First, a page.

*A note about terminology: The native language of Ireland is referred to in this post as both “Gaelic” and “Irish.” I only use Gaelic in quotes or names. The language is referred to as Irish by those who speak it.

Many of the characters that populate the Dublin of Ulysses were based on people that Joyce knew, although sometimes briefly. One such character is simply known as Haines – the over-eager Oxford student who irritates Stephen Dedalus with his delighted passion for Irish culture. Haines was a real person – a friend of Oliver St. John Gogarty’s (a.k.a. Buck Mulligan) from Oxford called Dermot Chenevix Trench. I became determined to learn more about Trench upon discovering that he has no Wikipedia page. Who was he? Why did Joyce include him in Ulysses? Was he really as dorky as the fictional Haines?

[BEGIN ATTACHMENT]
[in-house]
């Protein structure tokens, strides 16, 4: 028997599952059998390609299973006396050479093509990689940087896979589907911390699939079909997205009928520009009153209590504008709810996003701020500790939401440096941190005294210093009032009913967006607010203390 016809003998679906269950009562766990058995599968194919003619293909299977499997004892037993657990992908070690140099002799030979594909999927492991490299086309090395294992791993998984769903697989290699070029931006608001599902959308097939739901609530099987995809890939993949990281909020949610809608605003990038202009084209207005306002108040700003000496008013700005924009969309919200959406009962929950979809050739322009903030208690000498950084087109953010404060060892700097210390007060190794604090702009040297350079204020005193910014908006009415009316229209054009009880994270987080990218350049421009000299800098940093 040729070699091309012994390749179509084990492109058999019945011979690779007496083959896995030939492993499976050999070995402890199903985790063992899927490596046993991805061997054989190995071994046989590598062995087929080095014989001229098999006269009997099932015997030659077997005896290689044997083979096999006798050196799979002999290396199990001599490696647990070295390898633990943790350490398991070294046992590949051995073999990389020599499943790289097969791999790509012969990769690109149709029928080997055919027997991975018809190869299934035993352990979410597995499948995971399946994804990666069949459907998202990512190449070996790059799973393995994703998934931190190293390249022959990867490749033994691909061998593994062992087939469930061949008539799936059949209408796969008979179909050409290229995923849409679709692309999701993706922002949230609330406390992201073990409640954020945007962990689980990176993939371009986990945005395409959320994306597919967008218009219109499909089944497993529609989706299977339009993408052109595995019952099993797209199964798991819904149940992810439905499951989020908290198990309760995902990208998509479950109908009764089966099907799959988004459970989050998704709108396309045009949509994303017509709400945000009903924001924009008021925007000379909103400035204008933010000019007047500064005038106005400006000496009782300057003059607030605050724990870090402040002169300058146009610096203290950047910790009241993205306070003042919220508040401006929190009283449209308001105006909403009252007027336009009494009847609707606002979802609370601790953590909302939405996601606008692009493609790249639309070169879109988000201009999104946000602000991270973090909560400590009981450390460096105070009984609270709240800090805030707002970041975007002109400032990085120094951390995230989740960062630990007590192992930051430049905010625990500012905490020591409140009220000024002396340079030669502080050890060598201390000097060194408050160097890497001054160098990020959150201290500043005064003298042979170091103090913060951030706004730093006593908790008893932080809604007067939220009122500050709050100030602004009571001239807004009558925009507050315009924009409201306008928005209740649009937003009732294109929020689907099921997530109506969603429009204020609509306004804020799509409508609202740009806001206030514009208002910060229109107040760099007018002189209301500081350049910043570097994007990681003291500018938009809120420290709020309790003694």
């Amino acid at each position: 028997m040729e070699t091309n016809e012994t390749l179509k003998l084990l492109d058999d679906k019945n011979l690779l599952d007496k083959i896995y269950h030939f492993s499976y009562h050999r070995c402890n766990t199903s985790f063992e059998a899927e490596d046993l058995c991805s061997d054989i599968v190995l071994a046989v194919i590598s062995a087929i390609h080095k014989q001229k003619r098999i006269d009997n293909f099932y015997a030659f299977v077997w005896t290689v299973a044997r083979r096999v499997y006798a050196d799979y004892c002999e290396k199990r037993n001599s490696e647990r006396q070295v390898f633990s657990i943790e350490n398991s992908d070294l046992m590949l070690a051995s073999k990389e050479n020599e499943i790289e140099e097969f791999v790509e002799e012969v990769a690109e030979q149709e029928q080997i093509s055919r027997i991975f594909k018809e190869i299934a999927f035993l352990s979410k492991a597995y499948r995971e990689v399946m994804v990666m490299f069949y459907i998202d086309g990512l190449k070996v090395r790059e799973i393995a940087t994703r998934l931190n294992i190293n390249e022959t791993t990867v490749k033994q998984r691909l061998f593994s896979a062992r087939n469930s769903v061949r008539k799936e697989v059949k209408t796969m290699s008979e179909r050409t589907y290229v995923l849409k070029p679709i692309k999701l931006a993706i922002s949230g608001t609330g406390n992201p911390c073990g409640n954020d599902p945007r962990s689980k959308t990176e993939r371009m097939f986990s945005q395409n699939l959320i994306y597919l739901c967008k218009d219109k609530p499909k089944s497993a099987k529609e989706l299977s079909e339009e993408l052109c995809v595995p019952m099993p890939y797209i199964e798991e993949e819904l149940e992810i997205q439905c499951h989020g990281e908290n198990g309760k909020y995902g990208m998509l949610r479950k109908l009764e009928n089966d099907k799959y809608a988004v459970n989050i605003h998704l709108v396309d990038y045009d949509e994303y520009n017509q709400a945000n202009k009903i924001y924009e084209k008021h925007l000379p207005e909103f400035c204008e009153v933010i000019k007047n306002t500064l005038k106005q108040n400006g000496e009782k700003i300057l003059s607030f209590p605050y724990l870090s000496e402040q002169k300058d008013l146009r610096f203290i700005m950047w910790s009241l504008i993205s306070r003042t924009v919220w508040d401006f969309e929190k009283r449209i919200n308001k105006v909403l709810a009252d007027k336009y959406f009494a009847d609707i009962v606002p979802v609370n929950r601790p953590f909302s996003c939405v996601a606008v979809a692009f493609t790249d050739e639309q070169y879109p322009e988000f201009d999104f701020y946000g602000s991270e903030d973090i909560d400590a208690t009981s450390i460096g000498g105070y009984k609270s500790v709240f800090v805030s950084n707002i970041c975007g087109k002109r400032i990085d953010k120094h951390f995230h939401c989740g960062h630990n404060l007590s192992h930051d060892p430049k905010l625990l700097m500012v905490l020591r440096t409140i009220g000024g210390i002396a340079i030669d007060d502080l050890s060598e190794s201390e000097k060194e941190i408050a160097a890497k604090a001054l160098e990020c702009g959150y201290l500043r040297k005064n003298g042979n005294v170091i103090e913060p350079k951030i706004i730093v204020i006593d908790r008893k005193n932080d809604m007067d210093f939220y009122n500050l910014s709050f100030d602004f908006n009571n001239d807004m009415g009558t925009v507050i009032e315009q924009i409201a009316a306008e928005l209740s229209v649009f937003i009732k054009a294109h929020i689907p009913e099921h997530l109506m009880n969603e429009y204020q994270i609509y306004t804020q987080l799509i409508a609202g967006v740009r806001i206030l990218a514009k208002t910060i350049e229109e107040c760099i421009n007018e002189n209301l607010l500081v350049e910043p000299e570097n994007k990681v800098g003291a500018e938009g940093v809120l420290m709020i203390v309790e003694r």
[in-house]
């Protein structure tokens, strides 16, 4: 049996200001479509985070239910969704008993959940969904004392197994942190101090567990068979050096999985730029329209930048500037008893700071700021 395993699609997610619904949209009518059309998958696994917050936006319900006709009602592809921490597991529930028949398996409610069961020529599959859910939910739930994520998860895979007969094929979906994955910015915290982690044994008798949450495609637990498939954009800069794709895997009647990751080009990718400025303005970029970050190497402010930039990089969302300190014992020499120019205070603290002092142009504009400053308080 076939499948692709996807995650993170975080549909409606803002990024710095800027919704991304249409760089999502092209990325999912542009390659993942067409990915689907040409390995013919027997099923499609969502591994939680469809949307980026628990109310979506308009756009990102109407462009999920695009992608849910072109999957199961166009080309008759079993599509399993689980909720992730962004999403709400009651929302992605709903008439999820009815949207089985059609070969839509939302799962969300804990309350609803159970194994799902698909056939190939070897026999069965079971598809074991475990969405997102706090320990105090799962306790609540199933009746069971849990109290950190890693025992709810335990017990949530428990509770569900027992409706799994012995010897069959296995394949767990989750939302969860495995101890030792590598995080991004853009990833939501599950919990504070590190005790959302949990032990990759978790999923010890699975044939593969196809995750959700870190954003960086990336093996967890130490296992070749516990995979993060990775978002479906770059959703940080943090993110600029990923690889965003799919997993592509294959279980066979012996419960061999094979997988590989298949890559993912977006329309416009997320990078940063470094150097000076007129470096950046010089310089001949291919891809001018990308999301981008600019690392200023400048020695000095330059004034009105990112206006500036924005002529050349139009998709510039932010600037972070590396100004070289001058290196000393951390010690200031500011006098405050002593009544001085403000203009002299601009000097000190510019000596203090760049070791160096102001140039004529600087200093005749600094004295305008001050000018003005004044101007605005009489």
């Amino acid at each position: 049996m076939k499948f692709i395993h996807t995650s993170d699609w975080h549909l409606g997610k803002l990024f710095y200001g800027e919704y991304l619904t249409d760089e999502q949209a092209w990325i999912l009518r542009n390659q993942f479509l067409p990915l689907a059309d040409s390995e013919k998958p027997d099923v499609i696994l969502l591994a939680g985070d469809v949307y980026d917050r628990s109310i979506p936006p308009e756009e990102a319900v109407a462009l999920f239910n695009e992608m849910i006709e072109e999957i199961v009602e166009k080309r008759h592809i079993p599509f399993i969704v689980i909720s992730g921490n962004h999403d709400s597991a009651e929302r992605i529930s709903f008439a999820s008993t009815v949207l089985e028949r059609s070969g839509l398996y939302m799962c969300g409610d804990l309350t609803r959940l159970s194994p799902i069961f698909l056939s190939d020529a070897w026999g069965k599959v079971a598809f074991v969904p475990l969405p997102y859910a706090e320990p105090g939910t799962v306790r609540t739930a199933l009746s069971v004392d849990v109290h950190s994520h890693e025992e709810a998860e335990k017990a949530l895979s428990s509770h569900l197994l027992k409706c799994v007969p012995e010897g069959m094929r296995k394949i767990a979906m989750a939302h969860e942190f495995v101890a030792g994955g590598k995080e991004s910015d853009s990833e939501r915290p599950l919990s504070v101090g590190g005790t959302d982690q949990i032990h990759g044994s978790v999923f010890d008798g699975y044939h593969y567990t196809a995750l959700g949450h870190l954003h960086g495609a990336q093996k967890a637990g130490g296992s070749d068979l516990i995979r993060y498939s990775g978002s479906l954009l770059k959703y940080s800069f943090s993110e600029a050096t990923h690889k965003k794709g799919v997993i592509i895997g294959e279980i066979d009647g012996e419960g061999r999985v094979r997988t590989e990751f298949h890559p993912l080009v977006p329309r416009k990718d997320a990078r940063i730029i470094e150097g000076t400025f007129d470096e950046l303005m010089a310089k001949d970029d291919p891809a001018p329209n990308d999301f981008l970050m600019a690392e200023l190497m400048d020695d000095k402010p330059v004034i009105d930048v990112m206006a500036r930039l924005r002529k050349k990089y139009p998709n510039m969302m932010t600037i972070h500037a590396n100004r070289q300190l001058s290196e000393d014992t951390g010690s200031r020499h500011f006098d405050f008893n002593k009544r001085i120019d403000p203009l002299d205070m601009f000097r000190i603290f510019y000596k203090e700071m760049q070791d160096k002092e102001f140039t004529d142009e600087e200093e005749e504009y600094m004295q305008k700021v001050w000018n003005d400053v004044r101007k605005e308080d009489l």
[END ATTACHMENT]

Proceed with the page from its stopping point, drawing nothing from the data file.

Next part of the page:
In the text of Ulysses, Haines appears only a few times, most notably in “Telemachus,” where we learn he has been keeping Stephen awake at night with his night terrors of a black panther. He speaks Irish to the milk woman and seems very keen to learn about Irish customs and culture generally, much to the amusement of Mulligan. Later, in “Scylla and Charybdis,” we learn he was supposed to join the other young men in the National Library, but he has scampered off to buy a book called Love Songs of Connacht. He just couldn’t wait to get his hands on it. He appears finally in the “Circe” episode, assisting Mulligan in performing a Black Mass. He’s characterized as an innocuous source of curiosity for Stephen’s friends but is mostly just a background character.